An old, dusty dream of mine was awakened after a thirty-five year nap. The dream was born when I was eighteen years old, soon after I graduated from high school. It appeared at a time when I realized I wanted to live an adventuresome life rather than an ordinary one.
As I brainstormed experiences (which were essentially a Bucket List, long before that term became popular), skydiving was high on my list. In spite of my having a great fear of danger, and in fact, even hesitant to ride on a roller coaster at an amusement park, I still longed to have thrilling experiences in life. I'm not sure why or how, but something deep within my heart seemed to know my childish fears would some day disappear and I would meet this dream.
Although the desire to skydive originally came from the source of a young woman’s thrill-seeking adventure, when it popped back into my consciousness a few years ago, there was a different source stimulating the desire. At that point in my life, well established in middle age, minus many of those old fears, and quite open to new challenging experiences, a skydive epitomized the opportunity and actually the challenge to feel complete trust.
I realized what I needed was to experience surrender in my body and especially my spirit, trusting all is well, no matter how a situation may seem and no matter what the outcome may be. To me, this feeling of totally letting go, leaping into space and being at peace unconditionally, regardless of the outcome, was going to be my teacher.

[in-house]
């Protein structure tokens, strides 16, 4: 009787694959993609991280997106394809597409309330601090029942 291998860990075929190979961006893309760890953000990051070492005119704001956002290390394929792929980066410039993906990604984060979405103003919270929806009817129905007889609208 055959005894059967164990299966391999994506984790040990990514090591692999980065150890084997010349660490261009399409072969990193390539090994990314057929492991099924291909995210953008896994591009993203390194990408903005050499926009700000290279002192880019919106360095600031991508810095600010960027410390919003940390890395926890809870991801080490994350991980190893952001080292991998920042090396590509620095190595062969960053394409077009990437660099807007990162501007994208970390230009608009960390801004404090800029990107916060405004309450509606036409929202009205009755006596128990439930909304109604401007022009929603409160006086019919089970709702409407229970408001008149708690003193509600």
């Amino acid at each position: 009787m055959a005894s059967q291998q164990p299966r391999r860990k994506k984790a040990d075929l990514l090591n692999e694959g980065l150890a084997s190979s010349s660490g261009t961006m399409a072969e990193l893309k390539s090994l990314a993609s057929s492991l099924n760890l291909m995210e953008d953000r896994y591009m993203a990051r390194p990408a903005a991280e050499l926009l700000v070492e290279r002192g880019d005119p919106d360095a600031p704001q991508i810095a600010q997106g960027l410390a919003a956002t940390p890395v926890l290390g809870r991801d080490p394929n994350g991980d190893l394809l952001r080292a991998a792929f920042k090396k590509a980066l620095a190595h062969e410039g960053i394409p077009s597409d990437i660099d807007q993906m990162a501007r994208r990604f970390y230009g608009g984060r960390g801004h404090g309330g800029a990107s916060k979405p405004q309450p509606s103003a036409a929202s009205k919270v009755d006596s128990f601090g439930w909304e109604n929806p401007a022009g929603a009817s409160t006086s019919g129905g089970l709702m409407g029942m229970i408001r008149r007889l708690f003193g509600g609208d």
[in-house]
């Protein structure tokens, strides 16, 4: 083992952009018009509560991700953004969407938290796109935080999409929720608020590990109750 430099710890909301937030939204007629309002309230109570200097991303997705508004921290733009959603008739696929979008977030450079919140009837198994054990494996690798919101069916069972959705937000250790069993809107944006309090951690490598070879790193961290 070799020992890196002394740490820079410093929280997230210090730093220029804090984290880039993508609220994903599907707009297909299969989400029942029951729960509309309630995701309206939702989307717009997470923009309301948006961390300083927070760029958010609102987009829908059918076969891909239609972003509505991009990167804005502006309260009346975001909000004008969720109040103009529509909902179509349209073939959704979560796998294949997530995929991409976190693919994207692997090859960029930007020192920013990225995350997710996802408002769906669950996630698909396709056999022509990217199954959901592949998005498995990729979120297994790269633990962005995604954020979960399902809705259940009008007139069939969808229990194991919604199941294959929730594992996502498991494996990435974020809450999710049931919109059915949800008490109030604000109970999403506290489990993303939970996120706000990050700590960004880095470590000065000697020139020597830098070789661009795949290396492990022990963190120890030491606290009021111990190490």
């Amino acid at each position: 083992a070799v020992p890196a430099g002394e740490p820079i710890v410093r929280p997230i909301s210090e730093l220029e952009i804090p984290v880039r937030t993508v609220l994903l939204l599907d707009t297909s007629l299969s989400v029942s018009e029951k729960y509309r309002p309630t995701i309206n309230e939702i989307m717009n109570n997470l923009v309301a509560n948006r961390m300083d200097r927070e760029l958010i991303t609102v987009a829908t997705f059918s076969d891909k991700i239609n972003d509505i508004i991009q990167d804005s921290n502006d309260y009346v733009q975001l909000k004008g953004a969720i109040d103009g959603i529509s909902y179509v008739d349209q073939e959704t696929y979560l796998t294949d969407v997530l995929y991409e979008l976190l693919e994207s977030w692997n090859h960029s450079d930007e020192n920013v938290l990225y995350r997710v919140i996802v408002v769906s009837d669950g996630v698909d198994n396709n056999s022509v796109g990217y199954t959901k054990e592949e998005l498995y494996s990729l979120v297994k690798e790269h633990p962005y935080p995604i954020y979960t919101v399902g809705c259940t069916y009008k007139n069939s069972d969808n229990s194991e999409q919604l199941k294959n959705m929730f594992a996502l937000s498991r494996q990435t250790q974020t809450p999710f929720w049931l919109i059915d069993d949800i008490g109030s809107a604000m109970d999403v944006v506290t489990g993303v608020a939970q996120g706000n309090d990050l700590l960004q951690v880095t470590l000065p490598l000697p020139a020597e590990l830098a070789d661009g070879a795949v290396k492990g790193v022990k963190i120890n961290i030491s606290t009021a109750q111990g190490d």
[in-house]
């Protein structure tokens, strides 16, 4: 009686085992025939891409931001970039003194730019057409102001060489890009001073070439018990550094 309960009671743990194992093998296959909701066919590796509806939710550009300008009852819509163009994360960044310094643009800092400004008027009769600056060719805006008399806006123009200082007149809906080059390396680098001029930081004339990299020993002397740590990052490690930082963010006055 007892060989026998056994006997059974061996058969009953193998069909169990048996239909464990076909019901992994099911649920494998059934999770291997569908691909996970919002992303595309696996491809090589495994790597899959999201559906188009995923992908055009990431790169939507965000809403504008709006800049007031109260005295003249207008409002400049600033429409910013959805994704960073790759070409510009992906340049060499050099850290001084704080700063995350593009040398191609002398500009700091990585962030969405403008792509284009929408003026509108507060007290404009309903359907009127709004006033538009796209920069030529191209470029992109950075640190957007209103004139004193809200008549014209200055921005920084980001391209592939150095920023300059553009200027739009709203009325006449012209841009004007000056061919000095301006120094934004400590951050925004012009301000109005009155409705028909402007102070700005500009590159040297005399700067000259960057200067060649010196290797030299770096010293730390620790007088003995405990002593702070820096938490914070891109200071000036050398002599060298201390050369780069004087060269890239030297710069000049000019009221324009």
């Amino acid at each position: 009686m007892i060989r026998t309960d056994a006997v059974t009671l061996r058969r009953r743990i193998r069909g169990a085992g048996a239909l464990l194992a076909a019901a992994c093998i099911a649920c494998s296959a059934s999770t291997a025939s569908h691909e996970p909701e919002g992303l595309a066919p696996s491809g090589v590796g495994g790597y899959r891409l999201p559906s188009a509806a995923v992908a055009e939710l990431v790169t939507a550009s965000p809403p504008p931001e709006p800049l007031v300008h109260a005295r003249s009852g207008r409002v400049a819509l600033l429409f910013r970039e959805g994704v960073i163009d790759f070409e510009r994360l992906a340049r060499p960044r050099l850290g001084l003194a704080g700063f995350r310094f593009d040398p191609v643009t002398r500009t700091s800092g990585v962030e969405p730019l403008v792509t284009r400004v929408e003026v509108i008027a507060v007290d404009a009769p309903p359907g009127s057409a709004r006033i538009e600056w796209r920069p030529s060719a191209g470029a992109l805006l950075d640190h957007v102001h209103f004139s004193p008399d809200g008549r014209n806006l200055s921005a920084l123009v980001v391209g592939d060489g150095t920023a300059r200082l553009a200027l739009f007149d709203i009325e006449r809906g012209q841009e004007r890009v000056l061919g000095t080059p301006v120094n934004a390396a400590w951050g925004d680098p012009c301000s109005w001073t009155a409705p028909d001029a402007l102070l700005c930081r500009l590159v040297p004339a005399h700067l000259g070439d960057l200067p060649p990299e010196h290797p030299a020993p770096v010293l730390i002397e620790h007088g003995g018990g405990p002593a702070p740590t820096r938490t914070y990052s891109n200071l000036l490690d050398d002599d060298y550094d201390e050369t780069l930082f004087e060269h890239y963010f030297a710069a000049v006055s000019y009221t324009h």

I also knew my trust fall would be an opportunity to experience complete peace, even when in the face of potential danger or harm. I longed to feel safe as if in the palm of God's hand, no matter where I was or what I happened to be doing.
With so many elements of trust blending together, this skydive was intended to be a life changing experience. The intended change in my life would be to feel peace rather than fear, no matter what I happened to be facing.
On a sunny, breezy Sunday morning in June, after prior research for a competently run skydive center, I showed up at OZ Homestay in northern Pennsylvania to finally live out this dream. After signing the waivers and learning what was required of me, to complete my free fall, I was ready.
Prior to boarding the plane, I noticed I was feeling unusually calm and present. A feeling of complete peace filled me as the plane took off and climbed to an altitude of 10,000 feet. After about 20 minutes and reaching the optimal altitude, I received instruction to prepare for the jump. I followed the rehearsed routine of making my way to the open door and positioned myself at the edge of the plane with my legs dangling in the air. As I looked down there was no sign of earth beneath me. There was nothing to hold me up, yet I was not in fear and trusted all was well.
I will never forget the feeling of surrender when I physically let go of the wing and fell away from the plane. In spite of being battered by wind during my explosive descent,the paradoxical feelings of calm and exhilaration filled me. Once the parachute opened, the free fall rush at 120 miles an hour shifted to quiet peace around me, matching what I felt within.
Once I softly landed on the ground, I knew I had changed. My physical experience of complete surrender and trust rather than fear-based attempts of control, showed me this was possible in anything I choose to do . . . even when both feet are firmly planted on the ground.